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Activists target Apple, deliver petitions to seek labor reform

Kenneth Corbin | Feb. 10, 2012
Outraged by reports of harsh working conditions in overseas factories that produce iPhones, iPads and other popular Apple products, supporters of labor protections for supply chain partners deliver petitions to Apple stores around the world.

A group of more than a dozen activists converged on Apple's store here in Georgetown to deliver petitions protesting working conditions at the firm's supply chain partners in China, part of a day of demonstrations at Apple locations around the world.

Amanda Kloer,'s director of organizing, awaits Apple's response.

The petition, started by Washington resident Mark Shields, a self-described Apple user, calls on the company to release a strategy for protecting factory workers involved in future product releases and to publish the results of the audits of its supply-chain partners that Apple has arranged with the Fair Labor Association.

Shields started his petition on in response to a radio broadcast documenting the conditions at Foxconn, a manufacturing colossus in China that produces iPads, iPhones and other Apple products, as well as electronic devices for many other blue-chip tech companies.

The story on "This American Life" that motivated Shields to take action and other news reports have described in grim detail unsafe working conditions and the stories of factory employees who live in cramped dormitories working excessive overtime on the assembly lines, the carpel tunnel syndrome many have developed from performing repetitive tasks, and the despair that has driven some to suicide. Foxconn has hung up nets outside its buildings to catch jumpers.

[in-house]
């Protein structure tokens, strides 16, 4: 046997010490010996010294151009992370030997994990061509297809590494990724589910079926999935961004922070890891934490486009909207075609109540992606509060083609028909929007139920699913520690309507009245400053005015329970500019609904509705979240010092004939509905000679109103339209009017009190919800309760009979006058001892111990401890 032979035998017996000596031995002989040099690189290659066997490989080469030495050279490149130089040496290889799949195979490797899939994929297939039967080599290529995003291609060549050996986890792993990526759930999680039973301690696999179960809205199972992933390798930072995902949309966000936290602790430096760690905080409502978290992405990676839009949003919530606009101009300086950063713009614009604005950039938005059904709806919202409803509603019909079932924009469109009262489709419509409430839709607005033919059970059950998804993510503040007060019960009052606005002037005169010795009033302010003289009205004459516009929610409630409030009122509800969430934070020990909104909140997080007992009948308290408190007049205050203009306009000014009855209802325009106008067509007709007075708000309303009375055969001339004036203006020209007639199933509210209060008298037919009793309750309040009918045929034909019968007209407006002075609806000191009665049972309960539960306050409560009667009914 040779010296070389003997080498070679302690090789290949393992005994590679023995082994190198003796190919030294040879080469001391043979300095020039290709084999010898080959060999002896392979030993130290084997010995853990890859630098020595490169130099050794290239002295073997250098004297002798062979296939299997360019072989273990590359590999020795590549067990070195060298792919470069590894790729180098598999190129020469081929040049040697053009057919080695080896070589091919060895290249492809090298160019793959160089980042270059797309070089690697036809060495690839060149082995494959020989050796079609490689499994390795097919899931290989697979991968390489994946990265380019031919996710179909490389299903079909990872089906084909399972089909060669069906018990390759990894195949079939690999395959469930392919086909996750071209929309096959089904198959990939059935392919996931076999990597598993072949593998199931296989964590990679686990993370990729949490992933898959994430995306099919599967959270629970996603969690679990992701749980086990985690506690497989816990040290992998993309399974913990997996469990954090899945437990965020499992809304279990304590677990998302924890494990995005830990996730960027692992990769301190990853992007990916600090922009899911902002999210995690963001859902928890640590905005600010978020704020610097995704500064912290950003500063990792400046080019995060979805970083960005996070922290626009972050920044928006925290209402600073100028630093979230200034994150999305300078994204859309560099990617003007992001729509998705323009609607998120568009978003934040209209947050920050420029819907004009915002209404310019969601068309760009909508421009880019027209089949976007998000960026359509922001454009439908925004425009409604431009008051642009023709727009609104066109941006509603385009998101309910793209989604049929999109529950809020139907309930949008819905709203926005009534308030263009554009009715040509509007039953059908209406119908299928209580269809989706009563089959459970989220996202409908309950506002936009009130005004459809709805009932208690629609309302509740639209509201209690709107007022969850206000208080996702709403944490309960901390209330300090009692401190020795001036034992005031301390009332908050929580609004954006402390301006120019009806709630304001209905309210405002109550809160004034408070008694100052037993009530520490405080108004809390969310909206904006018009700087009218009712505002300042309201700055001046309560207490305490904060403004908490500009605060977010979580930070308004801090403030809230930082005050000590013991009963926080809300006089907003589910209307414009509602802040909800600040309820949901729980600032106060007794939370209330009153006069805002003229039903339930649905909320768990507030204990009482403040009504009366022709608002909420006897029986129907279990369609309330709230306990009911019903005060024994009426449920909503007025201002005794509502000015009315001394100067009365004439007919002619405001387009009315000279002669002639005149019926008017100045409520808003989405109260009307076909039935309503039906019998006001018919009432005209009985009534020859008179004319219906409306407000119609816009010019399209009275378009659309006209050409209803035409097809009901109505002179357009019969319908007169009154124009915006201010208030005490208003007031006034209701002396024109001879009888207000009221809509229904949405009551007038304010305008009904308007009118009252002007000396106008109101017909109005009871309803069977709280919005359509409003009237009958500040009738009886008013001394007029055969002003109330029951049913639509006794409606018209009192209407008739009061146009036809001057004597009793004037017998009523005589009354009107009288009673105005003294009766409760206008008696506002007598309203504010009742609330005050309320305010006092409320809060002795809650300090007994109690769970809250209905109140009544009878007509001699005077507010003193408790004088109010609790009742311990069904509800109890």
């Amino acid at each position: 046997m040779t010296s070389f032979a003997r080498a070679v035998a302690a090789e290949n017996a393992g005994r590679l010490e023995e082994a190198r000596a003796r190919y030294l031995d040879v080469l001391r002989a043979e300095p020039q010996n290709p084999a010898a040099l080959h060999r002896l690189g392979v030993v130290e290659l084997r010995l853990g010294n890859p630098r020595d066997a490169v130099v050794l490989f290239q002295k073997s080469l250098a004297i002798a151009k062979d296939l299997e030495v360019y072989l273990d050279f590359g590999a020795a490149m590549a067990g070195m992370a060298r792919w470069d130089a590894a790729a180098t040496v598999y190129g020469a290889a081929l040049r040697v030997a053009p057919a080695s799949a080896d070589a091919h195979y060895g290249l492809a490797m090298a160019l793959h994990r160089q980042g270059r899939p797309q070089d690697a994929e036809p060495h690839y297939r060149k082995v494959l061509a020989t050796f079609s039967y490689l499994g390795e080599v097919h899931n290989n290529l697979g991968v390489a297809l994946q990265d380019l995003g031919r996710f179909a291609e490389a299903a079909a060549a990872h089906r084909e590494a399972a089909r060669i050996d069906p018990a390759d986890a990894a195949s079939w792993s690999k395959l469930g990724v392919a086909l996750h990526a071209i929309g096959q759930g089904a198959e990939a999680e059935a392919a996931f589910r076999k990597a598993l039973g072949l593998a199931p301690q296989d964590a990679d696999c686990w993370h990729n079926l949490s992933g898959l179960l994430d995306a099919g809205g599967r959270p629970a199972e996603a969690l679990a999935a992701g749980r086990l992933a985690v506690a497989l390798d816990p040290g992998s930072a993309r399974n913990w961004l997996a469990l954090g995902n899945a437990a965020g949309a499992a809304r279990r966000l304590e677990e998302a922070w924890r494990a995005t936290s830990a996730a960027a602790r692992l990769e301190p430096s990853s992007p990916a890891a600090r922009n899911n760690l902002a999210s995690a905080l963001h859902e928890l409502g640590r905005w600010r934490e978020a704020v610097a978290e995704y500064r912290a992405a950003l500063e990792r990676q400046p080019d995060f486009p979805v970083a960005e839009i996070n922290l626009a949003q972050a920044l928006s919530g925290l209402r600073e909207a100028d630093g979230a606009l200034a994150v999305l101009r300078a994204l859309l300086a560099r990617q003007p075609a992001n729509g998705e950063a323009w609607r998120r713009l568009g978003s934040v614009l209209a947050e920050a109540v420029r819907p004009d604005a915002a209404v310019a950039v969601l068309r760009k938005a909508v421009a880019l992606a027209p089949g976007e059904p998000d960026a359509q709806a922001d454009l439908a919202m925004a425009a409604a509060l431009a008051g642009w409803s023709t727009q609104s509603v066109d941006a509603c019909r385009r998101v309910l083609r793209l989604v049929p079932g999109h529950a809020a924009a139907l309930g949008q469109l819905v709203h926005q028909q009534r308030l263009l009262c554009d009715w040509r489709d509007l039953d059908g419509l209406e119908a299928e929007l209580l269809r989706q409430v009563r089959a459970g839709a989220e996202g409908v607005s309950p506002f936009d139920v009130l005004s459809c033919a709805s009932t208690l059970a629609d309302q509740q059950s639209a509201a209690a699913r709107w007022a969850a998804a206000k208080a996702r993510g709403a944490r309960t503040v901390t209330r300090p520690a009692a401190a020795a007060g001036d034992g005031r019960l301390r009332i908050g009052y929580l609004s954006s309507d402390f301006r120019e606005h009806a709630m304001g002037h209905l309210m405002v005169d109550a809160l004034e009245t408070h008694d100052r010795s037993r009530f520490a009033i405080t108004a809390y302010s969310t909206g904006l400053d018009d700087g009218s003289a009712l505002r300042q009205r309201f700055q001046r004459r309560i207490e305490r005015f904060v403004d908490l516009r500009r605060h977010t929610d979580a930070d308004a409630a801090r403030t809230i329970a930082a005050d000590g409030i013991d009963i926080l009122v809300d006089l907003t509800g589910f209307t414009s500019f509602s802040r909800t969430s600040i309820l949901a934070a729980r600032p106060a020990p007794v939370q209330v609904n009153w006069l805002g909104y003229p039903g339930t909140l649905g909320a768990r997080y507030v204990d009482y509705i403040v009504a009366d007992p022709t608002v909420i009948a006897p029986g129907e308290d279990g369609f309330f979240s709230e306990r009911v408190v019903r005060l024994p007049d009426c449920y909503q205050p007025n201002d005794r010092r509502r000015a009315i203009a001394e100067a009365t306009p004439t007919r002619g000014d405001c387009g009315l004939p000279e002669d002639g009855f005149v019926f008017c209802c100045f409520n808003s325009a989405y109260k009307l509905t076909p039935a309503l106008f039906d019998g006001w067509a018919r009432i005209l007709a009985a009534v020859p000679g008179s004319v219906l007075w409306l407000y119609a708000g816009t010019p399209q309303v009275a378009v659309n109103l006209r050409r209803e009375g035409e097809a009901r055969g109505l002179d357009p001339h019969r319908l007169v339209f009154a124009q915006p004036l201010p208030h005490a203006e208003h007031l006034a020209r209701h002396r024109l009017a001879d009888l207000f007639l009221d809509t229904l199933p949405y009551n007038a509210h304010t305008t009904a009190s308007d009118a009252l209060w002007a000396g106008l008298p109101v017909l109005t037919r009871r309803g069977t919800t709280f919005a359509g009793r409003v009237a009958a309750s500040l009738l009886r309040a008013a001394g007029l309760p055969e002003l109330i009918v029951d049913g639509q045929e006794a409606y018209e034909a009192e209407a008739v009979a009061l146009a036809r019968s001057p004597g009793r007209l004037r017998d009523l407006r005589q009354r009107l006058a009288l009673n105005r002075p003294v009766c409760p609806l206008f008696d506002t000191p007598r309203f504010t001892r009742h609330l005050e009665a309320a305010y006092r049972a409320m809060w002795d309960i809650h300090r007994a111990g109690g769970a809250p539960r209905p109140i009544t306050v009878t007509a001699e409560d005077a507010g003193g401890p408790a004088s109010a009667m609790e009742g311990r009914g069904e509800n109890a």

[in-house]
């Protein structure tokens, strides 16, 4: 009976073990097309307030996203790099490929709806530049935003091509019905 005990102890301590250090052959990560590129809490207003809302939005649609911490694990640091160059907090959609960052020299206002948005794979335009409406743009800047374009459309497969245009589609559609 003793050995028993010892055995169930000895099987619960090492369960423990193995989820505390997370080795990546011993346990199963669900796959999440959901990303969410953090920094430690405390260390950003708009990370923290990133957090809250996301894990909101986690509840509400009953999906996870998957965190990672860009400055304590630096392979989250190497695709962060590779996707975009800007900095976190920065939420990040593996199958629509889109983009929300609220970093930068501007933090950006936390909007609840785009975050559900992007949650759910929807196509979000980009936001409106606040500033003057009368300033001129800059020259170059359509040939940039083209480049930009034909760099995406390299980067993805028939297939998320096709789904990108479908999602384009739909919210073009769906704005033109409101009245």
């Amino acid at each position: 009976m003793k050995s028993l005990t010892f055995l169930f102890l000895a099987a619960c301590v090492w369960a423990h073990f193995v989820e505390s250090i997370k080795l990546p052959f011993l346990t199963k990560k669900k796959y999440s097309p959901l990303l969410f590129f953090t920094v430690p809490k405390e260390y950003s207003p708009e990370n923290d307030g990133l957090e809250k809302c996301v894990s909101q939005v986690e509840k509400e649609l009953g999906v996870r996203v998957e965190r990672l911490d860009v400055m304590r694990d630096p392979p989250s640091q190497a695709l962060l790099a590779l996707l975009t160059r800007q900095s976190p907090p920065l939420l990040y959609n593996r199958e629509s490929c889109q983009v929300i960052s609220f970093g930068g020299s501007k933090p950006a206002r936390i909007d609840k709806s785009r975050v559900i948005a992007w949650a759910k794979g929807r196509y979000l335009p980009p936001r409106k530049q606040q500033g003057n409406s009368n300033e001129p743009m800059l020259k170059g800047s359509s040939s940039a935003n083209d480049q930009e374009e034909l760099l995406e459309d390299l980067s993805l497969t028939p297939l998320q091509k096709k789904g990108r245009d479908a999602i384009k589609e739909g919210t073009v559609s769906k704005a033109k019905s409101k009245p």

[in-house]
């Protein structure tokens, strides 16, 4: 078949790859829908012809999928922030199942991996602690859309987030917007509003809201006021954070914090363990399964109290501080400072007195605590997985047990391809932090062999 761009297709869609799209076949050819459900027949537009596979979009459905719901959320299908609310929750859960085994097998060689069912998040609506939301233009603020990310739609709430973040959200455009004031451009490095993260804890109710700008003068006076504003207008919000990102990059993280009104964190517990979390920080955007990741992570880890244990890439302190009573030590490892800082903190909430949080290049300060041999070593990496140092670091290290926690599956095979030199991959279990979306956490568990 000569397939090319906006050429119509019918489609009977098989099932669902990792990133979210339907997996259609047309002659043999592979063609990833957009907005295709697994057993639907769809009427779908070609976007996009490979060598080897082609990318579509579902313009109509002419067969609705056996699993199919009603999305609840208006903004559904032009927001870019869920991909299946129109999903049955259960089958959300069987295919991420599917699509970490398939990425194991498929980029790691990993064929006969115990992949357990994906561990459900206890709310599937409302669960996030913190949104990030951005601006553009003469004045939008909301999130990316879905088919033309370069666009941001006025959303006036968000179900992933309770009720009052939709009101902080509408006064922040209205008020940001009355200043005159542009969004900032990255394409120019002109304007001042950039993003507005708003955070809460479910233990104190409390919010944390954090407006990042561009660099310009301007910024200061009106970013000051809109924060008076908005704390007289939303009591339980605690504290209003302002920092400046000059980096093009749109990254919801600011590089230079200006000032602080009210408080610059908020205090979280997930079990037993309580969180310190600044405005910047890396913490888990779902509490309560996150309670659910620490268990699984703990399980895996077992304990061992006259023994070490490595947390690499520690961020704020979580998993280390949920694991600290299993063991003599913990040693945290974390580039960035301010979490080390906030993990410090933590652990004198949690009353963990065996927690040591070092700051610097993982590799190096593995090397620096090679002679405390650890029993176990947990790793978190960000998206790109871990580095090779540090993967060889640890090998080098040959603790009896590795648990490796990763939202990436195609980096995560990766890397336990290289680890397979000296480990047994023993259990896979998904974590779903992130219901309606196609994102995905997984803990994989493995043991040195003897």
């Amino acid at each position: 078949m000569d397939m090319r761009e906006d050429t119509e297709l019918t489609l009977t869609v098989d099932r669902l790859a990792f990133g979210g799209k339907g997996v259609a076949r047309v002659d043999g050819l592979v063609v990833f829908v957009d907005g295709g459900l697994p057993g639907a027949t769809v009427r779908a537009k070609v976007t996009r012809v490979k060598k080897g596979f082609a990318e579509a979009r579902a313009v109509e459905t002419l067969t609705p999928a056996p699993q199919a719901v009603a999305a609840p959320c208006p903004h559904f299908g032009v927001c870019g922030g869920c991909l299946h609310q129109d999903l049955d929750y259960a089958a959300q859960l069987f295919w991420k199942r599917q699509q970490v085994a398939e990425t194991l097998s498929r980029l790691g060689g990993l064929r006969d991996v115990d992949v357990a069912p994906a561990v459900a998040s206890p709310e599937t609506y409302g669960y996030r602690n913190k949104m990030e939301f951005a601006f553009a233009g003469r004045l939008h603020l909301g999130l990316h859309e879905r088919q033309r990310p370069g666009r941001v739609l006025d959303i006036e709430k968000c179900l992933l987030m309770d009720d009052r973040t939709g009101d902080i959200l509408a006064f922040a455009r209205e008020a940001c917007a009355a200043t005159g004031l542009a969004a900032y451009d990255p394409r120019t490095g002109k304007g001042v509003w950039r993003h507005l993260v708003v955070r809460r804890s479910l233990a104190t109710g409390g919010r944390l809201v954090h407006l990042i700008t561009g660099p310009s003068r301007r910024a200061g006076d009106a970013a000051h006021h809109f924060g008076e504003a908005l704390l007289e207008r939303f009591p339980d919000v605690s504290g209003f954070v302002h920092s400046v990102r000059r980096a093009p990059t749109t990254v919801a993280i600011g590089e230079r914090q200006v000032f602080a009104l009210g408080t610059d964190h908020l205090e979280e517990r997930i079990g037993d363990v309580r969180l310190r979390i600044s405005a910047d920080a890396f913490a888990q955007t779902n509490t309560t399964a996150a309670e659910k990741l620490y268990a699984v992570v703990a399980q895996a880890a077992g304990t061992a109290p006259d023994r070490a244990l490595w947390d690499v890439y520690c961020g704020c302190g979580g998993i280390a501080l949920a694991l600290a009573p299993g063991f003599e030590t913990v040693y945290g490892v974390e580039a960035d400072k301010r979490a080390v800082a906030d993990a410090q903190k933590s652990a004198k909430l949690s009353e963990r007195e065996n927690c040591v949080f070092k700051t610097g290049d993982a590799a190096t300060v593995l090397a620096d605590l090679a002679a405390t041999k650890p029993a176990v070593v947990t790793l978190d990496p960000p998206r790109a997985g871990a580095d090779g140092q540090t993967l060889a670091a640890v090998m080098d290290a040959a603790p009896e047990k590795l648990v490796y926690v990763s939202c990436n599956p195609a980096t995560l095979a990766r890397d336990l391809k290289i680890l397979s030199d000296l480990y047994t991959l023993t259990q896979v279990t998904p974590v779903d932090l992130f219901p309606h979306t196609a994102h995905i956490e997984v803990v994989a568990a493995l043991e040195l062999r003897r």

"I don't think that it has to be that way, and we're calling on Apple to make an ethical iPhone," Shields told reporters outside of Apple's store on Thursday. "The thing is Apple's a leader in the world. They've set themselves apart from other companies and other industries. And they've changed how we listen to music and how we see movies and use technology. I believe that they have the creativity and the capital to make a change and stop this terrible suffering."

Activists converged on Apple's store in Georgetown

In addition to the demonstration at Apple's D.C. store, activists have been delivering petitions to Apple's locations in San Francisco, New York, London, Sydney and Bangalore. Organizers said that more than 250,000 people had signed letters of protest through campaigns spearheaded by and the activism group

"Tim Cook, who's the new CEO of Apple, faces an enormous challenge here of whether he's going to respond to the concerns of consumers and keep the brand that Apple has built over the years of thinking differently and of appealing to the kinds of ethical consumers who love Apple products ... or whether he's going to sort of stick with this supply chain that he's responsible for, coming out of his position as the COO of Apple, and continue to willfully ignore the abuses in the supply chain," said Taren Stinebrickner-Kauffman, the president and founder of "We as Apple consumers call on Tim Cook personally to make the iPhone 5 the first ethically produced Apple product."


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